Another way to make your coworking space more economically viable is to attract corporate customers who require meeting spaces for their remote teams. You could rent out an entire floor in your coworking space to these types of customers, offered as package deals including accommodation and fun outside work activities. Since corporate customers are notoriously high-spending, you can charge premium rates for your services.

6. Get Dressed for Success

Location

Setting up your coworking space where your clientele is, has traditionally meant being in the city. However, locations that are off the beaten track are becoming increasingly popular as coworking spaces because people are moving out of the cities in favour of more affordable living in the suburbs. Remote workers in this demographic are also in need of somewhere to work that isn’t necessarily their home. By serving this group, you are tapping into a market that has great potential for growth.

Utilities

Provide high-speed broadband internet and VOIP. Set up Ethernet plugs for each private office and workstation.

Furniture and Fixtures

There are no hard and fast rules here. You can basically be as creative as you want. You can go really upscale designer, mid-range Ikea, boho, or a mix of all three. You can find some really cool stuff at flea markets, second hand stores, auctions, and second-hand office furniture dealers. You are only limited by your budget and imagination.

Amenities

If you can’t provide a cafeteria, install a kitchen or kitchenette with coffee and tea making facilities, a fridge and an oven. Provide the tea, coffee, milk, and sugar and don’t skimp on quality! Your customers will love you for it.

This might sound obvious, but always keep bathrooms fully stocked with soap, hand towels and toilet paper. If you can afford it, hire someone to clean your coworking space once a week. Otherwise, make sure you never forget to do it.

Facilities

Invest in making it pleasant. A recreation area with table soccer is always a winner and, if you can, provide a chill out area with comfy sofas and a bookshelf with interesting things to read.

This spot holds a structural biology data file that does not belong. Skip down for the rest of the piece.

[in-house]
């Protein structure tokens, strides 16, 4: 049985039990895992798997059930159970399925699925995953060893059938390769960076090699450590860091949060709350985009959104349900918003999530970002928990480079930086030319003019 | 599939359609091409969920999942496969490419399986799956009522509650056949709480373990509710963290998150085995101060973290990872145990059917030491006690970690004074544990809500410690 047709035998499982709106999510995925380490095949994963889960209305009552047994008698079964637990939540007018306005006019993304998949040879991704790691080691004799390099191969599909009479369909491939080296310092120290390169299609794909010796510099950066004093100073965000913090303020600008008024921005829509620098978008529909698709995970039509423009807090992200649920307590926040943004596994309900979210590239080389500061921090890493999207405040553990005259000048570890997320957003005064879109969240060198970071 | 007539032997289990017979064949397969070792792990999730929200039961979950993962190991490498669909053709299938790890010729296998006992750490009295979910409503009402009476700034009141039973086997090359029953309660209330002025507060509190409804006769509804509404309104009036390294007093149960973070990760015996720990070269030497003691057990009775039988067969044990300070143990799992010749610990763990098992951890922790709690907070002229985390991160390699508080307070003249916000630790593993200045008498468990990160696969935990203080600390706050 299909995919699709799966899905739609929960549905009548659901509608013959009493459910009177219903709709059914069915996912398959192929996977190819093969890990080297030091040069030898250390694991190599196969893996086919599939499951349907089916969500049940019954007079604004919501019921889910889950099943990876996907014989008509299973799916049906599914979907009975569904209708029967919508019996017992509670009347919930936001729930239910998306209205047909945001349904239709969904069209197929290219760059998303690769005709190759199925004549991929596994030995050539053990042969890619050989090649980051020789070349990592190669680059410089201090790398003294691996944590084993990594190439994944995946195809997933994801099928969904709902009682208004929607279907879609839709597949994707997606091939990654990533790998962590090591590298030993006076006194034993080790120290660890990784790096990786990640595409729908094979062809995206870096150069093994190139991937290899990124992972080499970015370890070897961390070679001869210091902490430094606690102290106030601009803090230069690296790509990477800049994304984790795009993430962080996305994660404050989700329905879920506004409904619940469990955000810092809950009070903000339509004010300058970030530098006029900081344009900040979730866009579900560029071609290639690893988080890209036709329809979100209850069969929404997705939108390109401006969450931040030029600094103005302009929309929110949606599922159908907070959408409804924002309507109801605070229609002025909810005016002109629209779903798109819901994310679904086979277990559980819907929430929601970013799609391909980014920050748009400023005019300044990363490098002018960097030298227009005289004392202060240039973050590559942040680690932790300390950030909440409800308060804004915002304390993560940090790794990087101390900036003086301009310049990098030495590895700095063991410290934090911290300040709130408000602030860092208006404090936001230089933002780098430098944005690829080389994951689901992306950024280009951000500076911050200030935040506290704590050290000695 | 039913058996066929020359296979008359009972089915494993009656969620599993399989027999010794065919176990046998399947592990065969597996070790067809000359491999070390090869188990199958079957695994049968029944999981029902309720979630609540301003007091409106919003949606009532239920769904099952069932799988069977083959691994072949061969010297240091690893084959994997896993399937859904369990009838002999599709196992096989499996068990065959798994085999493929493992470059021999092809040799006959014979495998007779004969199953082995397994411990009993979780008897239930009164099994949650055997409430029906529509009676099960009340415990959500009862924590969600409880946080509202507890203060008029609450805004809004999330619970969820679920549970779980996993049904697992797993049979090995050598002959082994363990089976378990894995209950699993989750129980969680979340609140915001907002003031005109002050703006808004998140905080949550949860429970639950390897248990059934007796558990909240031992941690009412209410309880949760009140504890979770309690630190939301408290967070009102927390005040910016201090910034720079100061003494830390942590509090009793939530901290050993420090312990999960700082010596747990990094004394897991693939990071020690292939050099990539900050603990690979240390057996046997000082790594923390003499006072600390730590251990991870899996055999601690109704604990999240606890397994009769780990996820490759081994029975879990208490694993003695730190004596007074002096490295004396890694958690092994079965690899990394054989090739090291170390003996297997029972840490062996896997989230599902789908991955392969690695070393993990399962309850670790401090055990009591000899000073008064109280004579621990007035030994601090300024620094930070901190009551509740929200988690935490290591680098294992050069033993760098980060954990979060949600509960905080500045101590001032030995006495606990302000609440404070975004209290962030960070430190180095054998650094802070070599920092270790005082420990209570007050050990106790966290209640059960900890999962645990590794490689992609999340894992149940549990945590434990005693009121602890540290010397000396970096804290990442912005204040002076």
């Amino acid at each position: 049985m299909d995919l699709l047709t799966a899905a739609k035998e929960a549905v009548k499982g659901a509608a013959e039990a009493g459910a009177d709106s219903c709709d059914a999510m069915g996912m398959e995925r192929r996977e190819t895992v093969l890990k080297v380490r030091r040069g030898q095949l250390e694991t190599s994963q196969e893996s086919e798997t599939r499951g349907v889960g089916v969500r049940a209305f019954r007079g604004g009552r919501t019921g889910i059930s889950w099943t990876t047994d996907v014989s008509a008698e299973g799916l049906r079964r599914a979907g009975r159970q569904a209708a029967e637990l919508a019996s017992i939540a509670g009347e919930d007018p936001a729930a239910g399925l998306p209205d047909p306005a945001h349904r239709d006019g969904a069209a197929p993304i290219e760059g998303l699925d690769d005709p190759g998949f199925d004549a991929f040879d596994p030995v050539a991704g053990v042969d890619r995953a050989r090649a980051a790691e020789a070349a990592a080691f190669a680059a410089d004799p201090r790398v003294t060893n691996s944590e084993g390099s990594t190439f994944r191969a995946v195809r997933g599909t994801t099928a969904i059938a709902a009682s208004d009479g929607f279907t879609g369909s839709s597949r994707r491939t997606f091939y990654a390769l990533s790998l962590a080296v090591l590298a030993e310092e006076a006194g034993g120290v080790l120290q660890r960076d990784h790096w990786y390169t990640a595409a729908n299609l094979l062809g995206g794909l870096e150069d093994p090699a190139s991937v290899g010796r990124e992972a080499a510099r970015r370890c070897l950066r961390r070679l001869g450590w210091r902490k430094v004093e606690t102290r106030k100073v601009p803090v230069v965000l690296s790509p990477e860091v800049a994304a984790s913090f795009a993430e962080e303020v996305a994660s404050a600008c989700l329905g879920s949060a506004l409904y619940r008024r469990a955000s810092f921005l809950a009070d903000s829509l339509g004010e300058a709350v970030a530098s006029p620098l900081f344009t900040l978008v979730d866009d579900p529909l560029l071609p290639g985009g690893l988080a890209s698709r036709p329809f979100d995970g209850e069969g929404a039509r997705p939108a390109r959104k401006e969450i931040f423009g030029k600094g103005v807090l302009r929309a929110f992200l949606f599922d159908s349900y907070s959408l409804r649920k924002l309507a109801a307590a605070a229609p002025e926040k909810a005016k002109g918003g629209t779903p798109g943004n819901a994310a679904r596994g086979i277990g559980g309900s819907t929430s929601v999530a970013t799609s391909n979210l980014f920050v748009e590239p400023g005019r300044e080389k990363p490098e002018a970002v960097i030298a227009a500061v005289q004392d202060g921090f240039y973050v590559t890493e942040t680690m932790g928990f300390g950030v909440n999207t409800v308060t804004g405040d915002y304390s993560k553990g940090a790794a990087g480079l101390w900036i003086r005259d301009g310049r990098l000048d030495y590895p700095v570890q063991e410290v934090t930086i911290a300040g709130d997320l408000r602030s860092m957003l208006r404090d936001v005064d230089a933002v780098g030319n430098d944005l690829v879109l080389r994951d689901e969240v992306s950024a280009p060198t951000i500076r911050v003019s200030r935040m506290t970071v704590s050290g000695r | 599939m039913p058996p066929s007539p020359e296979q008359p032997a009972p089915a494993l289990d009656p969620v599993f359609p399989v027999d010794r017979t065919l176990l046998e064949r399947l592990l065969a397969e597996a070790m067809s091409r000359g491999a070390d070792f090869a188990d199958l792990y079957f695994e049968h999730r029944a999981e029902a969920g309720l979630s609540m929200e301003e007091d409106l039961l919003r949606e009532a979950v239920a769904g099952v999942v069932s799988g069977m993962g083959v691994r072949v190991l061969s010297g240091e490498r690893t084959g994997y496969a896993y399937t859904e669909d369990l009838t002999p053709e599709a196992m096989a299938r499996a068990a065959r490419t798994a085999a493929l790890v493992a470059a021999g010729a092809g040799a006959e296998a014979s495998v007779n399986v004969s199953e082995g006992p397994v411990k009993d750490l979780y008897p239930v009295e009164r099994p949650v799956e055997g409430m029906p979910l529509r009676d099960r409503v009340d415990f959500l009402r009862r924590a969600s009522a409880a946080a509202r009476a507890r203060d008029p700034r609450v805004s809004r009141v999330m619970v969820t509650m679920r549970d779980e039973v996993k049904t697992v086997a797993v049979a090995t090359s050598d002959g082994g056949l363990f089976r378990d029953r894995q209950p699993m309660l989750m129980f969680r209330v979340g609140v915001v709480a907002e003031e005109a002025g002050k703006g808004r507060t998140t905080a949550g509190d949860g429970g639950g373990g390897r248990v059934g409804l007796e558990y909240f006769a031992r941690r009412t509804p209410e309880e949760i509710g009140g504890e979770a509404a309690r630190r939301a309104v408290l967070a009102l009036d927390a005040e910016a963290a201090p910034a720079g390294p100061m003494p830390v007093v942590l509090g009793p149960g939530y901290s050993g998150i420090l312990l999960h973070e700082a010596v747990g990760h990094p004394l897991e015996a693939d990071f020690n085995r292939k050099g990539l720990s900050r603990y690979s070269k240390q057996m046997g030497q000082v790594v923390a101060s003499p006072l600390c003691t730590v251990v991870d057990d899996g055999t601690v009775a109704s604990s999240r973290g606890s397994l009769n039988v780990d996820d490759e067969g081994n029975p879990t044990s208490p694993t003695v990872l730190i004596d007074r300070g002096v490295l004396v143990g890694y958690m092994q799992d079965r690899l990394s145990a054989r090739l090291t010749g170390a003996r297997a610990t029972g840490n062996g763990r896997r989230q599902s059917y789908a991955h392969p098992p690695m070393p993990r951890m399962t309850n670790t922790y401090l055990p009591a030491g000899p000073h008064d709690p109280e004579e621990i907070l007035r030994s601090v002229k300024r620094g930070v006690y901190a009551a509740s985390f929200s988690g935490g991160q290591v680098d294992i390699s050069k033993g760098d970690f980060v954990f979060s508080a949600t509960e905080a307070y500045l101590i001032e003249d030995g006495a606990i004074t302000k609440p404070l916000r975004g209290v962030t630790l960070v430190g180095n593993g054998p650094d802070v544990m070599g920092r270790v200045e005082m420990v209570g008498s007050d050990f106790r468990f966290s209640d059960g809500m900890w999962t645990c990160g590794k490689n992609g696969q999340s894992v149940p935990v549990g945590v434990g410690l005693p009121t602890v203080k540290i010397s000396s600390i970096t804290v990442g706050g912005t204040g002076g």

Provide conference and meeting rooms; these will not only make the lives of your customers easier, they’ll also provide you with an additional source of income.

7. Shiny Happy People

Aside from providing great facilities, think about ways to bring your community together outside work hours. Organize celebrations, BBQs, trivia nights, happy hour, anything you can think of that gets people together in a social and fun way. These moments can foster bonding between people, loyalty towards your coworking space, and ultimately attract you more customers. Happy people will tell their friends.

Wrapping Up

Stefan runs a coworking space in his web design business. He has this to say about his experience as owner of a coworking space, “It’s great for socializing, it enriches my daily life because I can exchange ideas with other people, make new friends, stay up to date with the latest tends, sometimes even share work. Financially, it helps because I can share resources and offset internet and utility bills.”

Starting your own coworking space can be the greatest thing you’ve ever done. With its focus on community and shared values, you’ll always be meeting interesting and talented people with whom you can exchange ideas, collaborate, and make significant contributions to each other’s success.